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CRNA Salary 

Certified Registered Nurse Anesthetist salaries are among the highest in the nursing profession. While the Bureau of Labor Statistics reports that the national median salary for CRNAs was $174,790, Becker’s Hospital Review took a more granular view to see how incomes for the profession varied by state and found that the highest average CRNA salaries are paid in Montana (246,370) and the lowest average CRNA salary was found in Idaho ($143,270). 

In addition to earning substantial salaries, CRNAs can expect to be offered attractive employment benefits that go beyond the typical offerings of health insurance, vacation and sick time to include perks such as on-site childcare, financial incentives for healthy living, tuition reimbursement and career coaching.

Career Outlook

There is a growing and well-documented nursing shortage that is expected to continue through the year 2030, and that means the demand for nurses of all types and working in all specialty areas will be in constant demand for the foreseeable future.

For Certified Registered Nurse Anesthetists, the employment outlook is particularly strong, as the current anesthesia model of care, which centers on a physician anesthesiologist, is being increasingly criticized as it drives costs up without improving quality, outcomes, morbidity or mortality. CRNAs are likely to be providing more and more anesthesia care on their own, without the need for supervision, and that will lead to more and more facilities looking to hire these highly skilled professionals.

Certified Registered Nurse Anesthetists work in a wide range of healthcare settings, including:

  • Hospital surgical suites
  • Critical care hospitals
  • Ambulatory surgery centers
  • Hospital obstetrical delivery rooms
  • Private practice dentistry offices, podiatry offices, plastic surgery offices, and ophthalmologists’ offices
  • Pain management centers
  • U.S. military and Veterans’ Affairs hospitals
  • Community care clinics

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Key Differences Between Certified Registered Nurse Anesthetists and Nurse Practitioners

Both Nurse Practitioners and Certified Registered Nurse Anesthetists are highly educated, highly trained advanced practice registered nurses who have attained a minimum of a Masters of Science in Nursing and have been specifically trained with an eye to critical analysis and evidence-based decision making. Both types of professional command significantly higher salaries than registered nurses, as well as the respect of other healthcare professionals, but Certified Registered Nurse Anesthetists earn an average of $60,000 more per year than Nurse Practitioners do. 

Certified Registered Nurse Anesthetists receive highly specific and technical training that gives them the expertise they need to administer and manage anesthesia with the same proficiency as anesthesiologists, and in many settings they’re able to do this without any physician supervision. Where Nurse Practitioners may have their own practice and have the opportunity to establish long-term caregiver relationships with their patients, CRNAs provide care to surgical and pain patients when they are most in need of comfort and assurance. Nurse Practitioners frequently work in private practices, where CRNAs are more likely to work in surgical or hospital settings.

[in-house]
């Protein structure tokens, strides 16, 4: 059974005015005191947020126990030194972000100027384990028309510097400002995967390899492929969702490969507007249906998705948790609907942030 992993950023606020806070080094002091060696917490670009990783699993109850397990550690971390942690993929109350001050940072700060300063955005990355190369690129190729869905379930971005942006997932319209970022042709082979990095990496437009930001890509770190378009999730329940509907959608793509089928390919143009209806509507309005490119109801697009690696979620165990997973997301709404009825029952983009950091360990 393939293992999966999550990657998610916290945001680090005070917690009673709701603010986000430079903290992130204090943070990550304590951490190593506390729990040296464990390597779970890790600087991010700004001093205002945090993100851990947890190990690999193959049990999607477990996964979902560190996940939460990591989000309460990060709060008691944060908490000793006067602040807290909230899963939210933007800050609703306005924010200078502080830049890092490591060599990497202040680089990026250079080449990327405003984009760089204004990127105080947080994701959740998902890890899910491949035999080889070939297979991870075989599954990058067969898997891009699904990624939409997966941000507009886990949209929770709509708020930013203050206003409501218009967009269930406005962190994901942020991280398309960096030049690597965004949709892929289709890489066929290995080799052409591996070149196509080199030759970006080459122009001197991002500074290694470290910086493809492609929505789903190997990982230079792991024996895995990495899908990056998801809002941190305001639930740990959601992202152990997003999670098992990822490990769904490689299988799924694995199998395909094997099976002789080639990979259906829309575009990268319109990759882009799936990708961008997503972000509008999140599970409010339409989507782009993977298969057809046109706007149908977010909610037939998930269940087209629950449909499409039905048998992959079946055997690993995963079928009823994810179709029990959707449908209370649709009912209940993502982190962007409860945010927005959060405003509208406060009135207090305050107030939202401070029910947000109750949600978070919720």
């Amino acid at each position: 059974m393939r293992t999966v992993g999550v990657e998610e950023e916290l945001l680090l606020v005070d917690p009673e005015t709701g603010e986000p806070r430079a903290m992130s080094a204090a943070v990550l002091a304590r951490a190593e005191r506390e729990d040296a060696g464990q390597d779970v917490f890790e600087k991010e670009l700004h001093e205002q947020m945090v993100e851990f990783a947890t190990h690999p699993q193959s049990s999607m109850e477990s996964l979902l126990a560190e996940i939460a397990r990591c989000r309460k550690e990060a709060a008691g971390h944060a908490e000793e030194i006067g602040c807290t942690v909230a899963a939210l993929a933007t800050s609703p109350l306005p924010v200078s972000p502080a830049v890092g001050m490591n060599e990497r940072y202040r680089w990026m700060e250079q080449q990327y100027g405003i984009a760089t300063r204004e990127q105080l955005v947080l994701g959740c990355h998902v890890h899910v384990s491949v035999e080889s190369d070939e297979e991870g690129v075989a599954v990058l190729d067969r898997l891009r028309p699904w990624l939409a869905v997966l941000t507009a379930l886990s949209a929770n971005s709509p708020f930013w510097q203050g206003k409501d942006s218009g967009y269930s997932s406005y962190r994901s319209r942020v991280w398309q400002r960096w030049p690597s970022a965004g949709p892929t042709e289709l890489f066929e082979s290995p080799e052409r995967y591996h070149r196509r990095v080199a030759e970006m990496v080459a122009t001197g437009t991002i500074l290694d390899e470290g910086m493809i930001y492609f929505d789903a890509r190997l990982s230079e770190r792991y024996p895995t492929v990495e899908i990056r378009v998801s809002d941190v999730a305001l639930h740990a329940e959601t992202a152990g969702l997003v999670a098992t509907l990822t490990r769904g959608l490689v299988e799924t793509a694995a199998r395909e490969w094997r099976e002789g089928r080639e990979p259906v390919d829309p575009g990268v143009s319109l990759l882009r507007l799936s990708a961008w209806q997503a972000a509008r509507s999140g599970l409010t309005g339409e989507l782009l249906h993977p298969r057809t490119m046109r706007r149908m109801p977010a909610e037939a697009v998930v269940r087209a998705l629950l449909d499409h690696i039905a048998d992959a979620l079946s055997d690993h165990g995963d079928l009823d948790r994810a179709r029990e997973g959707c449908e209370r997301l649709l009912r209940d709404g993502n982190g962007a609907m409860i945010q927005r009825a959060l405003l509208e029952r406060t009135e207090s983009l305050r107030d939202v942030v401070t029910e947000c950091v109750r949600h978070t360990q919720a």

Types of CRNA Programs 

Though there are several available routes to becoming a Certified Registered Nurse Anesthetist, all begin with programs that have been accredited by the Council on Accreditation of Nurse Anesthesia Educational Programs, and all involve earning a BSN, being certified as a Registered nurse through NCLEX-RN and then pursuing your MSN or DNP degree.

A quick search of the online database reveals that there are a total of 121 programs available, which means that whether you’re looking for in-person education or an online degree, a post-master’s certificate or have not yet earned your BSN, you’ll be able to find a program that suits your need. Take the time to fully explore every program that matches your criteria, as you’ll find that every school has its own philosophy, requirements, and approach. 

  • Accelerated RN-BSN-MSN program. Many nurses come to the profession with a degree focused outside of nursing science, but if you want to move into a position as a CRNA, you’ll need to complete the courses required for a BSN. An Accelerated RN-BSN-MSN program allows you to complete all of those steps in a comprehensive format that expedites the process and provides you with all you need in terms of both classroom learning and the required clinical hours.
  • MSN-CRNA program.  These programs last anywhere from two years to just over four years, depending upon the focus of study and the individual school curriculum. There is a wide range of expectations and requirements in terms of both classroom hours and clinical hours, with the national average of hands-on experience required for a CRNA totaling 9,369. 
  • DNP. For nurses who want to become CRNAs, the Doctorate of Nursing Practice provides an education that goes beyond what is presented in MSN programs, preparing graduates for careers both in their profession and in community health, research, policy and leadership. It is expected that the Doctor of Nursing program will eventually become the standard for all advanced practice nurses, as the American Association of Colleges of Nursing has endorsed that goal